Friday, January 23, 2015

Ma nuit chez Maud (My Night with Maud) (1969)

Director: Eric Rohmer
Writer:    Eric Rohmer
Cast:       Jean-Louis Trintignant, Francoise Fabian, Marie-Christine Barrault
Language: French


The rigid principles of a devout catholic, Jean-Louis (Trintignant), is challenged during a one-night stay with Maud (Francoise Fabian), a divorced woman with an outsize personality.

The film begins with Jean, an engineer and mathematician by profession, in a church noticing a blonde woman to whom he is attracted to and follows her into the streets. Later on that day he meets his philosophy teaching friend with whom he has not met for almost fifteen years. The friend takes him to Maud's house where the three have a conversation on religion, atheism, morality and Blaise Pascal's life and writings on philosophy, faith and mathematics. Jean ends up staying at her house for the night proceeding to have further conversation on his his catholic views on marriage, fidelity and his obligation for already proclaiming that he is in love with a young woman whom  however, he has never yet spoken to. 

This is the third one in Rohmer's 'Six Moral Tales' series and all of them have the  protagonist in love with a woman, but falls in love with another woman leading to a moral conundrum whose other side always will be the former one winning over the latter. In this film the morality is related to Jean-Louis' Catholicism. For him the ideal woman would be a blonde catholic but the second woman in this film is Maud, a brunette libertine. She is perturbed by Jean-Louis' lack of spontaneity and pre-conceived notions but nevertheless become great friends over the twenty-four hour period since they are not weighed down by expectations regarding the future. We later on learn that the catholic blonde woman  with whom he gets married to later was responsible for Maud's divorce. The final sequence of the film takes place five years later at a beach resort with Jean-Louis, happy with his wife and young son, meeting a visibly unhappy Maud who has married again without much success. It can be seen as another interpretation of the famous Pascal's wager but this time in relation to earthly happiness instead of heavenly redemption. The wager is as follows:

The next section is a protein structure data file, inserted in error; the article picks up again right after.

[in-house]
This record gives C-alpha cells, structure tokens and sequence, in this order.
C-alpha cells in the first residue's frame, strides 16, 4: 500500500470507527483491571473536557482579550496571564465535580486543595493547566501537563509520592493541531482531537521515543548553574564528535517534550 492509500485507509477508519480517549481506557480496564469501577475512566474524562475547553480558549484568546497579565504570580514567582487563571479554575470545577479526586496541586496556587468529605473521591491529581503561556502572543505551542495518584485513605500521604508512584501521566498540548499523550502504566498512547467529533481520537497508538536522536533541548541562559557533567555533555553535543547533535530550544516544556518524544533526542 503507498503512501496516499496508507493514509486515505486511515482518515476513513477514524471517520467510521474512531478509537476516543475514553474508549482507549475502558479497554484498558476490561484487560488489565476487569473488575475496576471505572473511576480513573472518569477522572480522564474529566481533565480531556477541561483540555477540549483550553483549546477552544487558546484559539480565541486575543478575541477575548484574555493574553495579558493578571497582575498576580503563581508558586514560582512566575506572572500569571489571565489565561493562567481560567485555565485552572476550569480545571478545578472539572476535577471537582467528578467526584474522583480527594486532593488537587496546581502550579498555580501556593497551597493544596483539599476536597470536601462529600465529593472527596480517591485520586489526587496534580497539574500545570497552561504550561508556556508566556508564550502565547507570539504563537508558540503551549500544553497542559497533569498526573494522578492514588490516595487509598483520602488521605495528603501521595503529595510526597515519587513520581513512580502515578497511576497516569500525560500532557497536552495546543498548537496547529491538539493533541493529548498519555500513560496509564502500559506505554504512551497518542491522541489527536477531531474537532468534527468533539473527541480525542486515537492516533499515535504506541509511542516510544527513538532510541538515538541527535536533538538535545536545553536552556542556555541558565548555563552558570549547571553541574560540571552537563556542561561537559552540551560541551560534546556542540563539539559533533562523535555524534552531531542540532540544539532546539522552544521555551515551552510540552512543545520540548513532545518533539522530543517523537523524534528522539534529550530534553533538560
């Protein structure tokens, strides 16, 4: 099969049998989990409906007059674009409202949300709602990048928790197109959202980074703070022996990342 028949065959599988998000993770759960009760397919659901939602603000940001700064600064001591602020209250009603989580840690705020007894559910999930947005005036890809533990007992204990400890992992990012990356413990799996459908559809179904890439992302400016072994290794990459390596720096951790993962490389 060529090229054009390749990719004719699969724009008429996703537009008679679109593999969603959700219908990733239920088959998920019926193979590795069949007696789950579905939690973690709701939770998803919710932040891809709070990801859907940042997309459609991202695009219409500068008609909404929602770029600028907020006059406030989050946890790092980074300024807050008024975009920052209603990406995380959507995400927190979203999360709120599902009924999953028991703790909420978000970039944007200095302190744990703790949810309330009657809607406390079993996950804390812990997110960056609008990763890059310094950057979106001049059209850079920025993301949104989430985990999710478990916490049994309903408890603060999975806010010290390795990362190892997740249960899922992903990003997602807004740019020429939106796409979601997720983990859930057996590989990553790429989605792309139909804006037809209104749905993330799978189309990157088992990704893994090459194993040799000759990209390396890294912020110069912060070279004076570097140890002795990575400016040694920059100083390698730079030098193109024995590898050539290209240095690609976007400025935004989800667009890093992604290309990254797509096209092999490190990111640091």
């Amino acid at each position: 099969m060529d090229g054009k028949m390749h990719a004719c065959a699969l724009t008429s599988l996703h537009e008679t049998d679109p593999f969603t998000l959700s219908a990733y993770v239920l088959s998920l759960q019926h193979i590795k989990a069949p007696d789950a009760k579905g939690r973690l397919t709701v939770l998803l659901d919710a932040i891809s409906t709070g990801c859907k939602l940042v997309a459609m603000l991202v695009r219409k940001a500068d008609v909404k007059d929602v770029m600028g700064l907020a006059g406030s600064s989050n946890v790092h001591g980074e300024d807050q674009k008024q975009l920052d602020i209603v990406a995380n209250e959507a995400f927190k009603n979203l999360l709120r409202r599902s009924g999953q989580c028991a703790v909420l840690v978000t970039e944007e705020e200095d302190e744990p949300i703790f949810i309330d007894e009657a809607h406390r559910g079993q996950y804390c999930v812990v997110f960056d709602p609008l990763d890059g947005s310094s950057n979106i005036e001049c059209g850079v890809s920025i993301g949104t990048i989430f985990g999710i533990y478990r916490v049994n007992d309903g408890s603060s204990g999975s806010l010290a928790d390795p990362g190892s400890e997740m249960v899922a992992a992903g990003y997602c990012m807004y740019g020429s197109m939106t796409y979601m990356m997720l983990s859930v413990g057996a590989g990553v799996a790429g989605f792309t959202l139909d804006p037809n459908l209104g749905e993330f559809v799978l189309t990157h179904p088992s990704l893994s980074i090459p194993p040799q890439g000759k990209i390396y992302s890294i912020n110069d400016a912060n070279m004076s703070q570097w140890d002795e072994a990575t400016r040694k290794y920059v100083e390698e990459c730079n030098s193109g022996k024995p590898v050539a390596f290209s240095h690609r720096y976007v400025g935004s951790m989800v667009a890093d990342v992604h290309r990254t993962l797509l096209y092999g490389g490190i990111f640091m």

"It posits that humans all bet with their lives either that God exists or not. Given the possibility that God actually does exist and assuming an infinite gain or loss associated with belief or unbelief in said God (as represented by an eternity in heaven or hell), a rational person should live as though God exists and seek to believe in God. If God does not actually exist, such a person will have only a finite loss (some pleasures, luxury, etc.)."

Pascal formulated this wager on a Christian framework and it was published posthumously in Pensees. I enjoyed the film very much even though I don't care much for Pascal's wager. The main distinction in it lies in the pleasures being finite on Earth and heaven/hell being infinite after death. It is all well and good but he  doesn't consider the possibility that most religions in the World have a vengeance fueled ego-maniacal and demanding asshole as God and even if you do live a 'Good Life', there is no guarantee that you would please the dude according to different scriptures about him. So I would rather live a life of freedom up to my death, after which there is nothing with a probability of 99.9% rather than live a life full of fear with a slight 0.0001% hope for heaven. He doesn't consider the fact that zero* infinity is also zero and if there is no life after death, then the freedom I get becomes infinite.

Rating: 4.5/5